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Would you please help me with the meaning of this sentence?

Kafka’s rhetoric serves not only nor chiefly to complicate descriptions of character and event to the point that fixity vanishes.

Am I right to understand it this way?

Kafka didn’t need to use too much complicated description of character and event to achieve a strong poetic effect (fixity = coherence of the text).

What exactly does the phrase “not only nor” mean?

  • 'fixity' may be in the dictionary, but it is one of those academic made-up words, sounds fancy but not really sure what it means because no one really uses it. – Mitch May 2 '14 at 13:06
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A couple of extra commas from the author would have helped here:

"Kafka's rhetoric serves not only, nor chiefly, to complicate descriptions of character and event to the point that fixity vanishes".

The text continues, "Rather, it defines and mobilizes types of persuasion".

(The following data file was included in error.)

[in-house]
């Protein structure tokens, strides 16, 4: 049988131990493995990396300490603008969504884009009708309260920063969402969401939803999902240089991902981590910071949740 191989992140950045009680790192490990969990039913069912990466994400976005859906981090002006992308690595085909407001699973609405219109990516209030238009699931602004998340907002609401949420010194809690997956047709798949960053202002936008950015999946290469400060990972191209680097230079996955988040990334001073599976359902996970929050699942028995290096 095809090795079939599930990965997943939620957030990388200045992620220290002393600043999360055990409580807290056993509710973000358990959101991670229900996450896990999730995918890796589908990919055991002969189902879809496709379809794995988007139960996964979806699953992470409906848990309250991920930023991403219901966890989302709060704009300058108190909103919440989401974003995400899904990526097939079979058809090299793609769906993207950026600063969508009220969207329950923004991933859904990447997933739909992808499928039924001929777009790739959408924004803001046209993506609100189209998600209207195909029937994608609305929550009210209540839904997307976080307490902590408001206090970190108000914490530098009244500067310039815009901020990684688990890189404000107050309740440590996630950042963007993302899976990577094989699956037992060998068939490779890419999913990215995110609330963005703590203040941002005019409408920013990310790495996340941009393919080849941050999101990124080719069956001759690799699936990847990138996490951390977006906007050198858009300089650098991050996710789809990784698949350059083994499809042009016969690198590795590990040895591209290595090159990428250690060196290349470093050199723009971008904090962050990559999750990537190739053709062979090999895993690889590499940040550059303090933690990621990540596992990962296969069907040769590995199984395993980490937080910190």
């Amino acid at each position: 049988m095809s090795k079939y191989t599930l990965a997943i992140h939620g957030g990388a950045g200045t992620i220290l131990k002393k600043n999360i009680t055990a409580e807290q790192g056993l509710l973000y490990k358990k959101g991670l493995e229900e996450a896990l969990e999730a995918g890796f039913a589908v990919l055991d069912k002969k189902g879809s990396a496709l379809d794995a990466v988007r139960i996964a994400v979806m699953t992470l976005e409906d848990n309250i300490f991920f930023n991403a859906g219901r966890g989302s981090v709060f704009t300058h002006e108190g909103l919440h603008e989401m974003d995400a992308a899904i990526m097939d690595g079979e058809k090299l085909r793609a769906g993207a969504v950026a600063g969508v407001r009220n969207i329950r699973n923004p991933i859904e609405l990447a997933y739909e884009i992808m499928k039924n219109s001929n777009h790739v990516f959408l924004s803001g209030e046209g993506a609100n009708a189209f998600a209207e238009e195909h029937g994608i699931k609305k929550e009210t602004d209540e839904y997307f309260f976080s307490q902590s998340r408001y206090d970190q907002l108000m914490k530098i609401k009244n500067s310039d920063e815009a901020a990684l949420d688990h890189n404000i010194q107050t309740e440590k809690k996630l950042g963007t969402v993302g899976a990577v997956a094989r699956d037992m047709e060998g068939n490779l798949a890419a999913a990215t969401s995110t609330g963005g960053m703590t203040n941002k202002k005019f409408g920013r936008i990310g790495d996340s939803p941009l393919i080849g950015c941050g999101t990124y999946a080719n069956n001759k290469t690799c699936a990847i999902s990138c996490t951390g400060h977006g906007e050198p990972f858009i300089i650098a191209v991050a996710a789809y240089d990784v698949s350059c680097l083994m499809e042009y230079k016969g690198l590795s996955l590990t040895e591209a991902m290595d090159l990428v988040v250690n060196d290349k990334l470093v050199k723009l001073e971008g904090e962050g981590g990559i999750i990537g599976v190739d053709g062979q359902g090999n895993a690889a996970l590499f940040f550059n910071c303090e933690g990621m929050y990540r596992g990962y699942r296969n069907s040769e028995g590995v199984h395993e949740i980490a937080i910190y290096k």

This is the kind of horrible academic prose that confuses its readers instead of clearly explaining something to them. What I think the author means is:

"Kafka's rhetoric does not only complicate descriptions of character and event to the point that the coherence of the text vanishes. Nor does it mainly have that effect."

Which implicitly raises the question: If that's what he actually meant, why the hell couldn't he have written it like that? (And I'm still not convinced that it really means anything even after my attempt to deconstruct it...)

  • Thank you Erik for your helpful response. This sample comes from Stanley Corngold´s text on Kafka´s Metamorphosis and its deconstructive features are sometimes very hard to understand. – bart-leby May 2 '14 at 11:31
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'Nor' in this context is being correctly used to link negative alternatives, so in this case, the sentence

"Kafka's rhetoric serves not only nor chiefly to complicate descriptions..."

means that his rhetoric is not completely intended "to complicate descriptions", and is not even mostly intended to do this.

Essentially, the construction is a collapsed form of:

"Kafka's rhetoric serves not only to complicate descriptions, nor chiefly to complicate descriptions..."

which is how I parse sentences like this when they give me pause.

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